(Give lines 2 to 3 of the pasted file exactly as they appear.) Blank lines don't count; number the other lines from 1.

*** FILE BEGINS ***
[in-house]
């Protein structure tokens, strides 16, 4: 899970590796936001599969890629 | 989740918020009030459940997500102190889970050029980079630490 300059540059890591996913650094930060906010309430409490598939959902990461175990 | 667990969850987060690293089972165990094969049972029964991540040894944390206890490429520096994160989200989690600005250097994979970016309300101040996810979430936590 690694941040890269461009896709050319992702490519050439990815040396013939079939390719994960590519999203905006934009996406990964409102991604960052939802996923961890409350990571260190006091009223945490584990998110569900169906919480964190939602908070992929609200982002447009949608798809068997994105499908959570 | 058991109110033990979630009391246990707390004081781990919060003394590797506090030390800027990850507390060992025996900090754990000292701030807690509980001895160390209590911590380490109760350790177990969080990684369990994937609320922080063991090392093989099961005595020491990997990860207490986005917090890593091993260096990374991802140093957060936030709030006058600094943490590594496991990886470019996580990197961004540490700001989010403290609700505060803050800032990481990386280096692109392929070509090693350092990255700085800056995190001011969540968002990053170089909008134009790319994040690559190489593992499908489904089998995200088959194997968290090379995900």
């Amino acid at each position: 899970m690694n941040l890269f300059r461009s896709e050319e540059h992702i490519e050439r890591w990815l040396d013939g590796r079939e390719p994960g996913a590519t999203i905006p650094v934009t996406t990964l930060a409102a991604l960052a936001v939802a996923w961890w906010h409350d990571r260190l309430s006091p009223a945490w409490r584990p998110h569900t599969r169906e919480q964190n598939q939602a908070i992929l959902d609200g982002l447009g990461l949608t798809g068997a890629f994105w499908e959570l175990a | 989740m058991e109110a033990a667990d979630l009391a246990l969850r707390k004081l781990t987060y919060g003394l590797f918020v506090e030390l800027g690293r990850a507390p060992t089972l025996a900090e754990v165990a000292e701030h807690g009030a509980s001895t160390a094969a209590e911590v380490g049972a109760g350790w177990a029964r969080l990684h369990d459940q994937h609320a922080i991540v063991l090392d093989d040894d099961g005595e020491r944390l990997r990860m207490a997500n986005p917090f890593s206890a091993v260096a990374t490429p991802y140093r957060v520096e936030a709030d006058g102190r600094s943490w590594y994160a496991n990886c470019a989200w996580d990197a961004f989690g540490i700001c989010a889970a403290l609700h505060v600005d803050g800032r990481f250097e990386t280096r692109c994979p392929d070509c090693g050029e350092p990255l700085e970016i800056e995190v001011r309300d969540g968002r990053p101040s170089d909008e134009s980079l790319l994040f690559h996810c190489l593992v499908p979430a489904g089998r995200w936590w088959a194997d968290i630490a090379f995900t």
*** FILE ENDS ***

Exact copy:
């Protein structure tokens, strides 16, 4: 899970590796936001599969890629 | 989740918020009030459940997500102190889970050029980079630490 300059540059890591996913650094930060906010309430409490598939959902990461175990 | 667990969850987060690293089972165990094969049972029964991540040894944390206890490429520096994160989200989690600005250097994979970016309300101040996810979430936590 690694941040890269461009896709050319992702490519050439990815040396013939079939390719994960590519999203905006934009996406990964409102991604960052939802996923961890409350990571260190006091009223945490584990998110569900169906919480964190939602908070992929609200982002447009949608798809068997994105499908959570 | 058991109110033990979630009391246990707390004081781990919060003394590797506090030390800027990850507390060992025996900090754990000292701030807690509980001895160390209590911590380490109760350790177990969080990684369990994937609320922080063991090392093989099961005595020491990997990860207490986005917090890593091993260096990374991802140093957060936030709030006058600094943490590594496991990886470019996580990197961004540490700001989010403290609700505060803050800032990481990386280096692109392929070509090693350092990255700085800056995190001011969540968002990053170089909008134009790319994040690559190489593992499908489904089998995200088959194997968290090379995900």
């Amino acid at each position: 899970m690694n941040l890269f300059r461009s896709e050319e540059h992702i490519e050439r890591w990815l040396d013939g590796r079939e390719p994960g996913a590519t999203i905006p650094v934009t996406t990964l930060a409102a991604l960052a936001v939802a996923w961890w906010h409350d990571r260190l309430s006091p009223a945490w409490r584990p998110h569900t599969r169906e919480q964190n598939q939602a908070i992929l959902d609200g982002l447009g990461l949608t798809g068997a890629f994105w499908e959570l175990a | 989740m058991e109110a033990a667990d979630l009391a246990l969850r707390k004081l781990t987060y919060g003394l590797f918020v506090e030390l800027g690293r990850a507390p060992t089972l025996a900090e754990v165990a000292e701030h807690g009030a509980s001895t160390a094969a209590e911590v380490g049972a109760g350790w177990a029964r969080l990684h369990d459940q994937h609320a922080i991540v063991l090392d093989d040894d099961g005595e020491r944390l990997r990860m207490a997500n986005p917090f890593s206890a091993v260096a990374t490429p991802y140093r957060v520096e936030a709030d006058g102190r600094s943490w590594y994160a496991n990886c470019a989200w996580d990197a961004f989690g540490i700001c989010a889970a403290l609700h505060v600005d803050g800032r990481f250097e990386t280096r692109c994979p392929d070509c090693g050029e350092p990255l700085e970016i800056e995190v001011r309300d969540g968002r990053p101040s170089d909008e134009s980079l790319l994040f690559h996810c190489l593992v499908p979430a489904g089998r995200w936590w088959a194997d968290i630490a090379f995900t």